A group of South African film professionals has formed a collaborative called Filmmakers Against Racism to produce a series of anti-xenophobia public service announcements (PSAs) in response to the horrific xenophobic attacks that have been raging in Gauteng’s informal settlements for more than 10 days.
The group consists of Rehad Desai of Uhuru, Neil Brandt of Luma Films, Desiree Markgraaff of Bomb, Eve Rantseli of Women of the Son, Born Free Media and Xoliswa Sithole.
According to Brandt, more and more filmmakers and companies are offering their services. “The three local broadcasters, M-Net, SABC and e.tv, have all offered air time for the PSAs, while Grey Advertising will come up with the concepts for the PSAs. Curious Pictures and Magus Visual have offered equipment, and the Durban International Film Festival (DIFF), Encounters and the Tri-Continental Film Festival will all screen the PSAs. We’ve also had filmmakers in Pretoria, Cape Town and Knysna offering to shoot events as they unfold in their areas.
“At the moment we’re still strategising the logistics of the campaign but we begin on 24 May by filming the anti-xenophobia rally in Johannesburg.’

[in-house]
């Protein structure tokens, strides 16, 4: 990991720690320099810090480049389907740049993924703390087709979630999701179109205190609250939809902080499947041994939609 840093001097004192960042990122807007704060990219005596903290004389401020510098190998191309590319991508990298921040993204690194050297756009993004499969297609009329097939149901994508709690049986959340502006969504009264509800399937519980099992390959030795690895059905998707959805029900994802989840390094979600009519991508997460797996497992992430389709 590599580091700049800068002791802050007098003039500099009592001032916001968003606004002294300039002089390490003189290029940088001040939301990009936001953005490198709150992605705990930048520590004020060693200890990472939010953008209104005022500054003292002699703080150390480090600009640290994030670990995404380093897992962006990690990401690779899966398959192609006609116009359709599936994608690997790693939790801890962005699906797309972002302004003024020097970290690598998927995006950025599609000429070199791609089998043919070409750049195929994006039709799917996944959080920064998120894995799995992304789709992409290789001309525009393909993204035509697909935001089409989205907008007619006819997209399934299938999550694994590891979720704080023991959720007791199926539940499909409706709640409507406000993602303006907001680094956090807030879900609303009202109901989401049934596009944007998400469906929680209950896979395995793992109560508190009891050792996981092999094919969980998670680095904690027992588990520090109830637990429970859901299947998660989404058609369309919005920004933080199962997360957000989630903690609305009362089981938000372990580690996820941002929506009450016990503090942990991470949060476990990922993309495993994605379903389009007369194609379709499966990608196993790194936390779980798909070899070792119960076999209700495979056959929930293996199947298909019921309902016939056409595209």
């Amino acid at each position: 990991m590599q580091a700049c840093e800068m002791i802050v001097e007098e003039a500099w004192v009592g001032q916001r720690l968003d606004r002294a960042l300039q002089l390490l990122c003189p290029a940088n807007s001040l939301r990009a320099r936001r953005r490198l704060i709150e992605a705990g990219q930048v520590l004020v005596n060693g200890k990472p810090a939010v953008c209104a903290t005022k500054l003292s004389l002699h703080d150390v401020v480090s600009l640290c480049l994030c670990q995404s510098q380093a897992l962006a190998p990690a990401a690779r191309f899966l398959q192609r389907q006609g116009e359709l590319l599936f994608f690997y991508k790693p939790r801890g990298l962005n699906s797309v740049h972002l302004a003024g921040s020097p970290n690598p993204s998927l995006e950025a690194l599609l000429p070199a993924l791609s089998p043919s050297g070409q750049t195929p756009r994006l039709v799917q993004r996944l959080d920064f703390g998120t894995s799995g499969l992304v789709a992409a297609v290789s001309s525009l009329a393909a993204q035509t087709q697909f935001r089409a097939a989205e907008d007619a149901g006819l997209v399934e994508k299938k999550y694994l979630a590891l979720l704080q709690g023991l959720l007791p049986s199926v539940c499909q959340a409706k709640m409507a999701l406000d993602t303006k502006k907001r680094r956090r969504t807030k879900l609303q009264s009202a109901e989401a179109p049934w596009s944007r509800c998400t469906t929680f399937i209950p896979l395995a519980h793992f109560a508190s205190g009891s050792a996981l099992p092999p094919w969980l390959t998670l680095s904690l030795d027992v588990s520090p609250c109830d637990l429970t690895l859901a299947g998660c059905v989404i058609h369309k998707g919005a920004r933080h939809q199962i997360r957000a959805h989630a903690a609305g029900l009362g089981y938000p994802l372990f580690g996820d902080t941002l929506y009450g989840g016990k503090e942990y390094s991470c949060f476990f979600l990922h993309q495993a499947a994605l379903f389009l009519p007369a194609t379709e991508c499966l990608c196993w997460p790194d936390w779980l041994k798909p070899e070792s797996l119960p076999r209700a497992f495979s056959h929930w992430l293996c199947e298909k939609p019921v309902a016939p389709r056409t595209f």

Filmmakers Against Racism was in part prompted by an e-mail about the xenophobic attacks sent out by Mozambican producer Pedro Pimenta, who has lived and worked in South Africa for the past three years. In the e-mail Pimenta writes: “This is indeed great saddness for me to see my fellow human Africans being killed like animals by their South African brothers.’ He further writes that he has decided to boycott South Africa and break off all communication with South Africans. Lastly, he states that he will not welcome any South Africans to Mozambique.
While at the Cannes Film Festival, Rehad Desai managed to raise R32 000 for the PSA campaign. Contributors are the National Film and Video
Foundation, former Sithengi CEO Michael Auret and DIFF’s Nashen Moodley and Peter Rorvik.
See June issue of Screen Africa for more coverage.